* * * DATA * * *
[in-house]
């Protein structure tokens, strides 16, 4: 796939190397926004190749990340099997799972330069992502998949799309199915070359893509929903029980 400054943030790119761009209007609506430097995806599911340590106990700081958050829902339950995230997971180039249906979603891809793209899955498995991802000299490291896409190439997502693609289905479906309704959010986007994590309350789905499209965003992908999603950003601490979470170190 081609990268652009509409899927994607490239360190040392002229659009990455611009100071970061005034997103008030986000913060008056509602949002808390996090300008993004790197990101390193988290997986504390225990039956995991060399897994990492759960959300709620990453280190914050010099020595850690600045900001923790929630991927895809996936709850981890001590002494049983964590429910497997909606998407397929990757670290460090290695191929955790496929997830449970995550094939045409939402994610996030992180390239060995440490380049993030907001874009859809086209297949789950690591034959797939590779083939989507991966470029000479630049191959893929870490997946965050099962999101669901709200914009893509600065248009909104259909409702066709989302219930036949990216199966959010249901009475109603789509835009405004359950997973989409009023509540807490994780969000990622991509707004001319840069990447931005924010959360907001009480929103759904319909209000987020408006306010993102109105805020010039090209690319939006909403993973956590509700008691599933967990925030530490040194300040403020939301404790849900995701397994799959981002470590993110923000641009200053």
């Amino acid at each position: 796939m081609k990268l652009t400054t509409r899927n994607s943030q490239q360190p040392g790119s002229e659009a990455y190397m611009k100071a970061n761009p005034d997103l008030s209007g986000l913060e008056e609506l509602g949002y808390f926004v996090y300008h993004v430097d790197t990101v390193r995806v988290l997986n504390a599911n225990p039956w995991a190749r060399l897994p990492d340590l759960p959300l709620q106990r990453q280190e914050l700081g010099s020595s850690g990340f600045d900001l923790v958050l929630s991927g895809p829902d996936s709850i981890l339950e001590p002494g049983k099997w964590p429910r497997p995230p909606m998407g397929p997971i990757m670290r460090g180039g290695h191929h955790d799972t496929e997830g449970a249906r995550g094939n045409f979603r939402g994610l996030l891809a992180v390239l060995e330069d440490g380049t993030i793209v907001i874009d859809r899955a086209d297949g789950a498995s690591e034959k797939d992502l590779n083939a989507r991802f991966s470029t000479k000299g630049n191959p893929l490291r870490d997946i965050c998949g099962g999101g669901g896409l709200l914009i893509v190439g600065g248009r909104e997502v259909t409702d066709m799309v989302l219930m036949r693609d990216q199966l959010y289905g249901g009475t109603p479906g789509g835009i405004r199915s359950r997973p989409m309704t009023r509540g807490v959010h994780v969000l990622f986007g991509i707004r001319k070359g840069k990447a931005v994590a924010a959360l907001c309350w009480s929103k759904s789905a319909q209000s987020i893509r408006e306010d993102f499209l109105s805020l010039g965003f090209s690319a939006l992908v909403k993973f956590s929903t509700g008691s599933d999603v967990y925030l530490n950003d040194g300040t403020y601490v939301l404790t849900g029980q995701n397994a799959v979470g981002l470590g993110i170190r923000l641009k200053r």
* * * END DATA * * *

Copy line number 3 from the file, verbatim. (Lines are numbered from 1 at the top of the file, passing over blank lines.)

């Amino acid at each position: 796939m081609k990268l652009t400054t509409r899927n994607s943030q490239q360190p040392g790119s002229e659009a990455y190397m611009k100071a970061n761009p005034d997103l008030s209007g986000l913060e008056e609506l509602g949002y808390f926004v996090y300008h993004v430097d790197t990101v390193r995806v988290l997986n504390a599911n225990p039956w995991a190749r060399l897994p990492d340590l759960p959300l709620q106990r990453q280190e914050l700081g010099s020595s850690g990340f600045d900001l923790v958050l929630s991927g895809p829902d996936s709850i981890l339950e001590p002494g049983k099997w964590p429910r497997p995230p909606m998407g397929p997971i990757m670290r460090g180039g290695h191929h955790d799972t496929e997830g449970a249906r995550g094939n045409f979603r939402g994610l996030l891809a992180v390239l060995e330069d440490g380049t993030i793209v907001i874009d859809r899955a086209d297949g789950a498995s690591e034959k797939d992502l590779n083939a989507r991802f991966s470029t000479k000299g630049n191959p893929l490291r870490d997946i965050c998949g099962g999101g669901g896409l709200l914009i893509v190439g600065g248009r909104e997502v259909t409702d066709m799309v989302l219930m036949r693609d990216q199966l959010y289905g249901g009475t109603p479906g789509g835009i405004r199915s359950r997973p989409m309704t009023r509540g807490v959010h994780v969000l990622f986007g991509i707004r001319k070359g840069k990447a931005v994590a924010a959360l907001c309350w009480s929103k759904s789905a319909q209000s987020i893509r408006e306010d993102f499209l109105s805020l010039g965003f090209s690319a939006l992908v909403k993973f956590s929903t509700g008691s599933d999603v967990y925030l530490n950003d040194g300040t403020y601490v939301l404790t849900g029980q995701n397994a799959v979470g981002l470590g993110i170190r923000l641009k200053r």